Yamaha Outdoors Tip of the Week - Score Hunting Permission Now!

Sometimes landowners are more than willing to help you hunt their land. Steve Hickoff photo

By Steve Hickoff

 

You can’t wait for spring gobbler season to begin, so why not start now? That’s right. Don’t try to talk your way onto somebody else’s land later. Get on that challenge ASAP.

 

THE NAME GAME: Names and contact numbers should be listed on “no trespassing” posters. These can provide a direct link to information, so jot down these details. Other times such signs are left blank, as if the landowner wants to convey the message that visitors aren’t invited, and that they don’t wish to be contacted about the matter. Period.

 

HIT THE BOOKS: You need to research the full ownership picture. If you can’t figure out who owns the land in a casual, conversational way, courthouse records can be studied. Who really owns the land? Who really calls the shots? Is ownership fragmented? Is ownership in transition?

PLAN B: Okay, that serious study effort didn’t work out. Off-site places and situations like roadside diners, town-meeting locations, grocery stores, yard sales, even Friday night at the local bar, can provide the connection you need. You could run into a person who owns the property, or a neighbor who knows the people who do.

 

DIRECT CONTACT:  Sometimes you can secure access directly by talking to the landowner. Other times you may need an intermediary. This go-between person can be your good-will ambassador, making subtle suggestions to the landowner.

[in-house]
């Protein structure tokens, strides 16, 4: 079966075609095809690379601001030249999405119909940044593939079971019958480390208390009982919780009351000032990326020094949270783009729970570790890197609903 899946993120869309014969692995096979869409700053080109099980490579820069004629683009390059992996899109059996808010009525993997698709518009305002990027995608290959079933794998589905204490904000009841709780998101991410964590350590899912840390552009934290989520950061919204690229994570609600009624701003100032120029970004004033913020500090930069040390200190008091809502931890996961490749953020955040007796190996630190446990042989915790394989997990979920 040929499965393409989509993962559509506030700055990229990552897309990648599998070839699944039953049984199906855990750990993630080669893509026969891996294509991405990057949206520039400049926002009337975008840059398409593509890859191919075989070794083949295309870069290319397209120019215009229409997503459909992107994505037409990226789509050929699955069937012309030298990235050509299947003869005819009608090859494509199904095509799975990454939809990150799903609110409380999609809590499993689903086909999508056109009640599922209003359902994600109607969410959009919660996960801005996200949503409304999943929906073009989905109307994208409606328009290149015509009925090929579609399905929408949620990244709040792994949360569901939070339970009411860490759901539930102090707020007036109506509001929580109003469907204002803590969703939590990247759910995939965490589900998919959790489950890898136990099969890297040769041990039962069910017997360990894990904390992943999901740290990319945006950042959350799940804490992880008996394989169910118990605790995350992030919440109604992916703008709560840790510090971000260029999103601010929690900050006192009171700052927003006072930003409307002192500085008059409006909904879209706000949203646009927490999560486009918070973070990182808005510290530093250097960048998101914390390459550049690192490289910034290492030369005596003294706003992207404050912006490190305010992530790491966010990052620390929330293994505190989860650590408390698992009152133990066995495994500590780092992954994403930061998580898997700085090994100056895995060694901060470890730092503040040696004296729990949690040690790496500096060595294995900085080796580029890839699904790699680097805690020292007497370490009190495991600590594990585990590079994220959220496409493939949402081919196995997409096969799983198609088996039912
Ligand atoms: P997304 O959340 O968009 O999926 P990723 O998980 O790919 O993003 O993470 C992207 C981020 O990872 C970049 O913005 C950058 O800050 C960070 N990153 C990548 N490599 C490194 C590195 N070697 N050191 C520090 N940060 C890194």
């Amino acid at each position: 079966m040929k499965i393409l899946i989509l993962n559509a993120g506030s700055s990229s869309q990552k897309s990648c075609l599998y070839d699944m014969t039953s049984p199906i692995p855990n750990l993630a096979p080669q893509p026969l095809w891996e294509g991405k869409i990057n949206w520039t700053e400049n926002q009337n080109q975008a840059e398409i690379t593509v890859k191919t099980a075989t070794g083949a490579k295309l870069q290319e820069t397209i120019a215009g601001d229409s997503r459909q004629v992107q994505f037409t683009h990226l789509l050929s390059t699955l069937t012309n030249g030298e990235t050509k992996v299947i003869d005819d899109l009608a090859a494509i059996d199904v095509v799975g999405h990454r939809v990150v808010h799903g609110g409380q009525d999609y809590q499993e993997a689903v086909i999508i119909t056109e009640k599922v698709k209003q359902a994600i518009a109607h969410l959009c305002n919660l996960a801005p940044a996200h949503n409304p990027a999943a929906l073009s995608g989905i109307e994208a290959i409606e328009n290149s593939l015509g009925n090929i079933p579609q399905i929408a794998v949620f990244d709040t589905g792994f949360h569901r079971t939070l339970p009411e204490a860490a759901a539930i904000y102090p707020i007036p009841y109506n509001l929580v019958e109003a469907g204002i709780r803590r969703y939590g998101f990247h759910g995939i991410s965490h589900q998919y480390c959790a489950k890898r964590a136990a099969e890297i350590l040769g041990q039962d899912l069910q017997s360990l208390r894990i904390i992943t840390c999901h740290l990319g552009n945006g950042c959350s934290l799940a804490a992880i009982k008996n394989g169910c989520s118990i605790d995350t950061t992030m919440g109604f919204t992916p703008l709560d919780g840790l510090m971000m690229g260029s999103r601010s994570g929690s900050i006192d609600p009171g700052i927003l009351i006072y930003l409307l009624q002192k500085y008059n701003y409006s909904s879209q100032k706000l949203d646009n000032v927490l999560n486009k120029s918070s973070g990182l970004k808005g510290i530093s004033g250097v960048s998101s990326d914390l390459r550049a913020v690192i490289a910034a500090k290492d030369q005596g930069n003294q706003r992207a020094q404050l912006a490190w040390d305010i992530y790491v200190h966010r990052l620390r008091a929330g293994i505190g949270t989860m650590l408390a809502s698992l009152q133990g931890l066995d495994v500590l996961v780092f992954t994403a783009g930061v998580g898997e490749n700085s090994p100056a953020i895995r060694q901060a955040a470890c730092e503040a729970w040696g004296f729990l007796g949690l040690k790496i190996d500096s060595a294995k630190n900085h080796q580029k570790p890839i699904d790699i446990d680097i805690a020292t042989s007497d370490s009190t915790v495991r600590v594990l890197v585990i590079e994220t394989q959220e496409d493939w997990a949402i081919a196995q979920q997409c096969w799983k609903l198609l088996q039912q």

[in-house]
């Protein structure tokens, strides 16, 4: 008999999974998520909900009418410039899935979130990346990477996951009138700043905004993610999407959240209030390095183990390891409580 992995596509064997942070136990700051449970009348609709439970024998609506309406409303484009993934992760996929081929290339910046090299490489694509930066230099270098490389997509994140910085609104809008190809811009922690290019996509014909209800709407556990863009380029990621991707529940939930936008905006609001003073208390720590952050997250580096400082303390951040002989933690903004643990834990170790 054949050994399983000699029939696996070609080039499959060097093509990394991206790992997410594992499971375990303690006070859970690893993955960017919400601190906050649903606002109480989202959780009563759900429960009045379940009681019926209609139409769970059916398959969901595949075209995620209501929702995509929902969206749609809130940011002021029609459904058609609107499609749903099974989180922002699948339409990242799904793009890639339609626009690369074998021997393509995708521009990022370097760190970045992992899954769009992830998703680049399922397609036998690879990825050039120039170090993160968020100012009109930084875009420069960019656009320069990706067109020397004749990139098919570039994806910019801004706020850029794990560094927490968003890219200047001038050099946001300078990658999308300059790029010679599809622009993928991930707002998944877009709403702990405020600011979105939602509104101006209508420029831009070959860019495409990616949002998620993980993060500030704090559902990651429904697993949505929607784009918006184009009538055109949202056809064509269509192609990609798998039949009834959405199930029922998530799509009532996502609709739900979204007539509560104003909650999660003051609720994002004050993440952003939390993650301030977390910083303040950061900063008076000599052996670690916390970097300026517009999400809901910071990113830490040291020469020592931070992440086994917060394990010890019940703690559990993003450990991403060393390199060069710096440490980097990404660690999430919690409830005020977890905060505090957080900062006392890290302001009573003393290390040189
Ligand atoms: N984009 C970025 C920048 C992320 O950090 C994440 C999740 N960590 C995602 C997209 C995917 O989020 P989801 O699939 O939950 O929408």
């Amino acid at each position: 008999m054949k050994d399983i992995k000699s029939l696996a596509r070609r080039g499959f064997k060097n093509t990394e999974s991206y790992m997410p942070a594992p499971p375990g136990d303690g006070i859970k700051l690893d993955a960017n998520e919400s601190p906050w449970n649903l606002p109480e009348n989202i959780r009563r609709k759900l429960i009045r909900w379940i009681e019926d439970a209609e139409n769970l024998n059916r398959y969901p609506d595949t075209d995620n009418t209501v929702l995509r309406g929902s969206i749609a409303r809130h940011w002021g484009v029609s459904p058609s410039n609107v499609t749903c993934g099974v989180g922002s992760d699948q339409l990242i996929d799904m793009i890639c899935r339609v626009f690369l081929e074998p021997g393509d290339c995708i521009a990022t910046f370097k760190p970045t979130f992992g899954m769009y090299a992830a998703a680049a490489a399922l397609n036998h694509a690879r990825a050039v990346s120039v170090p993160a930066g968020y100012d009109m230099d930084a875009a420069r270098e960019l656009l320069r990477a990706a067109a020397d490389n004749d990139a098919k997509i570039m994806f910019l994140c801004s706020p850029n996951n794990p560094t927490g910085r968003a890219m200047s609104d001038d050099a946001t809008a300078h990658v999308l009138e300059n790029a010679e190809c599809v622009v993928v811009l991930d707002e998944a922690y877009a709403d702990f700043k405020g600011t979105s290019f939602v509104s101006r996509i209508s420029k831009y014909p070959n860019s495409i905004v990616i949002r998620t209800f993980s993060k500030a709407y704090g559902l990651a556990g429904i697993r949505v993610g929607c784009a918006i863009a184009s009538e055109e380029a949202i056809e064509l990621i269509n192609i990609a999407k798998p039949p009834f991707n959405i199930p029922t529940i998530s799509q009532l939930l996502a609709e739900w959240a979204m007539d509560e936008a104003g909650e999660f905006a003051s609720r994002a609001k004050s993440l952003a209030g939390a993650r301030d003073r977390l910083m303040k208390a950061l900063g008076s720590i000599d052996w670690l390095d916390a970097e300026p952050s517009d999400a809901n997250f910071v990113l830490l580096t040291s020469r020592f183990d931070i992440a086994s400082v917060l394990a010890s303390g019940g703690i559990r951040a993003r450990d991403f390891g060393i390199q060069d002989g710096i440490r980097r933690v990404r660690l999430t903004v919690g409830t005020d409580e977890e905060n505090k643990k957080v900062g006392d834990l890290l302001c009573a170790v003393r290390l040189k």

TRUMP CARD: Sometimes posters might also hang on properties where access isn’t legally prohibited. They may have no right to post it. Make sure you confirm this with additional steps.

 

GET WRITTEN PERMISSION: Verbal permission used to work in “the good old days” but this is a brave new world. Get it in writing. And make sure the person giving you permission this way actually has the right to do so!

 

PAY UP: Some hunters routinely pay annual lease fees for using posted landowner-held property. It can be on a daily, weekly, or annual basis. If cost isn’t an issue, reach for that wallet.

 

THE FINAL WORD:  Let landowners know how you’ll hunt, where you’ll do it on the property, what you’ll be doing in there, and who—if anyone—you’ll bring along. Visit them wearing clean pants, a pressed shirt, and a smile on your mug, and you might pass the initial test. Image is sometimes everything.

<-- Back